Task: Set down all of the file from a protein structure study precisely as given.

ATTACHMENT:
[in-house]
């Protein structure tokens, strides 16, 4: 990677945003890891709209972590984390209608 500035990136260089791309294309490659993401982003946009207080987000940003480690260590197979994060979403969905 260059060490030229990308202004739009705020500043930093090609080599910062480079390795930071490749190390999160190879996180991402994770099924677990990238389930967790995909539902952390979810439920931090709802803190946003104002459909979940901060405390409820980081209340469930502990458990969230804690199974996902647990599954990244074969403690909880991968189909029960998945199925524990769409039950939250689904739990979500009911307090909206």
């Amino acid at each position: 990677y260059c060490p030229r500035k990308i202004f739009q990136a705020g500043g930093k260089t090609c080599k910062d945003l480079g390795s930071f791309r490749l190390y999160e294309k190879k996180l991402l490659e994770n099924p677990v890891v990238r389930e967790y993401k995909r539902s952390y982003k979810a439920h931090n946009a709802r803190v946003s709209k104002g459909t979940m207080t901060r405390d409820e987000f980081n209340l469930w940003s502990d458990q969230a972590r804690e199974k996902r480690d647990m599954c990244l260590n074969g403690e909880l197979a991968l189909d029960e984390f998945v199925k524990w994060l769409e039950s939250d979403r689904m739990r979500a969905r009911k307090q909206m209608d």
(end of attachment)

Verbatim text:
[in-house]
């Protein structure tokens, strides 16, 4: 990677945003890891709209972590984390209608 500035990136260089791309294309490659993401982003946009207080987000940003480690260590197979994060979403969905 260059060490030229990308202004739009705020500043930093090609080599910062480079390795930071490749190390999160190879996180991402994770099924677990990238389930967790995909539902952390979810439920931090709802803190946003104002459909979940901060405390409820980081209340469930502990458990969230804690199974996902647990599954990244074969403690909880991968189909029960998945199925524990769409039950939250689904739990979500009911307090909206």
């Amino acid at each position: 990677y260059c060490p030229r500035k990308i202004f739009q990136a705020g500043g930093k260089t090609c080599k910062d945003l480079g390795s930071f791309r490749l190390y999160e294309k190879k996180l991402l490659e994770n099924p677990v890891v990238r389930e967790y993401k995909r539902s952390y982003k979810a439920h931090n946009a709802r803190v946003s709209k104002g459909t979940m207080t901060r405390d409820e987000f980081n209340l469930w940003s502990d458990q969230a972590r804690e199974k996902r480690d647990m599954c990244l260590n074969g403690e909880l197979a991968l189909d029960e984390f998945v199925k524990w994060l769409e039950s939250d979403r689904m739990r979500a969905r009911k307090q909206m209608d």